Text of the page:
Zakaria: We need more ambitious strategy in Iraq
August 8th, 2014
12:55 PM ET

Zakaria: We need more ambitious strategy in Iraq

CNN’s New Day speaks with Fareed Zakaria about the advances made by the Islamic State of Iraq and Syria. This is an edited version of the transcript. For analysis of the latest developments, watch "Fareed Zakaria GPS," Sundays at 10 a.m. and 1 p.m. ET on CNN.

If Iraq falls, what happens?

If Iraq falls, you have a catastrophe because you would have this very, very extreme jihadi group that would be in control of vast not just territory, but one of the five or six largest oil-producing countries in the world with access to revenues in the tens of billions of dollars.

But let's focus on the part that's most threatened right now, which is Kurdistan. The United States, since 1991, in collaboration with Britain and France established a no-fly zone to protect the Kurds. Since then, it has been a bipartisan foreign policy supported by a large part of the international community that the Kurds should be protected. So I think there’s a humanitarian issue here, but there's also a strategic issue.

The Kurds are an extraordinarily vibrant, independent-minded, quite democratic force in the region. They're extremely pro-American, pro- Western. I think there’s a strategic interest making sure that the Kurds do not fall to ISIS.

But that looks like what's happening right now, because they're outgunned. So do you train them? Do you arm them? And, if so, why isn’t it being done?

I believe we need to get more ambitious here, because we've been stymied, we've been stopped in terms of our involvement because of the fact that Iraqi Prime Minister Nuri al-Maliki is a sectarian Shiite who is not creating a national unity government. He's pissing off the Sunnis, but that's not true with the Kurds.

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Historically, the United States has succeeded in its interventions abroad when the locals are legitimate and want to fight. Think of South Korea, where that was true, versus South Vietnam, where the locals didn't want to fight. The Kurds are authentic, they're independent. As I said, they're fierce fighters and they're very pro-Western. We should tie our policy in the region to the idea that we're going to make a much more ambitious effort to ensure that Kurdistan survives as an independent entity.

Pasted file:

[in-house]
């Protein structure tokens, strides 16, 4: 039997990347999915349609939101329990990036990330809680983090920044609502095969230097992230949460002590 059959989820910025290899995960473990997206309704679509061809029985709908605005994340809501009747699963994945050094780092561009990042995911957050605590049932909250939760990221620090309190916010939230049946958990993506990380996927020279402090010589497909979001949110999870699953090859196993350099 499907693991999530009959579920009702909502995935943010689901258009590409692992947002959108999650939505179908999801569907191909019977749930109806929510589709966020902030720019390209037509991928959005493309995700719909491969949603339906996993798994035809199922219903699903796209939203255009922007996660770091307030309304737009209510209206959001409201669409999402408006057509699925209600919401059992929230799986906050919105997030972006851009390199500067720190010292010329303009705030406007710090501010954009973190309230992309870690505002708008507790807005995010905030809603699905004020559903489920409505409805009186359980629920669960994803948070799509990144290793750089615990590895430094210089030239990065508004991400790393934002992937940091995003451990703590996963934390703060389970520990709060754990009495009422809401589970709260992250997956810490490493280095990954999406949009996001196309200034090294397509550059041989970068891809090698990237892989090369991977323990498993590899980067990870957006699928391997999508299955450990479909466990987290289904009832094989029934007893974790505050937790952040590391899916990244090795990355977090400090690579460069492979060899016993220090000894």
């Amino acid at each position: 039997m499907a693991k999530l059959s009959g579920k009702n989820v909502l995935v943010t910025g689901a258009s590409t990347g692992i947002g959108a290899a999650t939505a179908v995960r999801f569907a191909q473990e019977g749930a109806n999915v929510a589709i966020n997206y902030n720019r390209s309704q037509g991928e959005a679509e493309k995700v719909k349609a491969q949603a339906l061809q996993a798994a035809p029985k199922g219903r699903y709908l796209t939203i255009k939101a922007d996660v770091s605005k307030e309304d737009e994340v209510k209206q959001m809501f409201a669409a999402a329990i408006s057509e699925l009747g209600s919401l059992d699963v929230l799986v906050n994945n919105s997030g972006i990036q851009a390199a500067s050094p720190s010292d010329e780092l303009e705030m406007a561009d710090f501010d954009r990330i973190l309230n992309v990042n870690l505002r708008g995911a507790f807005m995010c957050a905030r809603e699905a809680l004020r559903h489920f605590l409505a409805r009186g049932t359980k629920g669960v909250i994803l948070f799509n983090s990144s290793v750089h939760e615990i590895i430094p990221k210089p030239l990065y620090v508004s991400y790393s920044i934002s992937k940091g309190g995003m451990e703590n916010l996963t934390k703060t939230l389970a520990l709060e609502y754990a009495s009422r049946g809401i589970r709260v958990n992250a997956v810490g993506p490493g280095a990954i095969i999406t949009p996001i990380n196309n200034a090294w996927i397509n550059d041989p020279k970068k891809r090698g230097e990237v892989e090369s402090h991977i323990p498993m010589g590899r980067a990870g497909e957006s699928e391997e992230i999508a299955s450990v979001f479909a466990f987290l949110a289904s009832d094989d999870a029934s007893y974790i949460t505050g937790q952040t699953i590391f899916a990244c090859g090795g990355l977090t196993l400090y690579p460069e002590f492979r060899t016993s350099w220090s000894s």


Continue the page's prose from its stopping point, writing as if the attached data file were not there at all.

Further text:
And just to make the stakes clear to the audience, this group ISIS – or now they're calling themselves the Caliphate because they want, again, to create an extremist religious state and they want to rule it, which makes them different from terror threats of the past – they are trying to hunt down and kill these Christians and other minorities. Make no bones about it, that is their goal and it will happen if they're not stopped, true?

Absolutely. Understand the depth of the tragedy. Christian life in this part of the world has existed from the time of the Bible. Part of the tragedy is that, because of this highly sectarian government in Baghdad, Christians have been fleeing anyway, hundreds of thousands even before this, but what ISIS would do would be to literally extinguish Christian life in its original lands.

So where is everybody? We always talk about what the bar is that triggers international action. We haven't seen it in Syria. We haven't seen it in the Middle East. But what about this? What about the United States? Where is the outrage here?

Well, I think that in the short term, nobody can act but the United States.

Why? Why can't India come in? Why can't the U.N. come in?

Nobody has the kind of military capacity the United States has to do something. In a humanitarian sense, in terms of aid, they can. But I do think that the next item on the agenda for the Obama administration, god knows this is complicated, should be to assemble an international coalition.

Because you're absolutely right. If you think about it strategically, as I say the position of the Kurds, if you think about it in humanitarian terms, the extinction of Christian life in Iraq, are important enough goals that you should be able to assemble an international coalition. We're going to have to do the heavy lifting.

A military source says to me the humanitarian part gets everybody's heart going, but if you don't do anything else, you're just fattening people up to be slaughtered.

Absolutely true. I think that's why I favor a more ambitious strategy. You know, Napoleon once said if you're going to take Vienna, take Vienna. In other words, if you're getting involved in a fight, fight to win. And so I would like to see more aid drop. Because if your goal is to defeat ISIS and protect the Kurdish people and these Christians, you’ve got to do something to make sure that happens.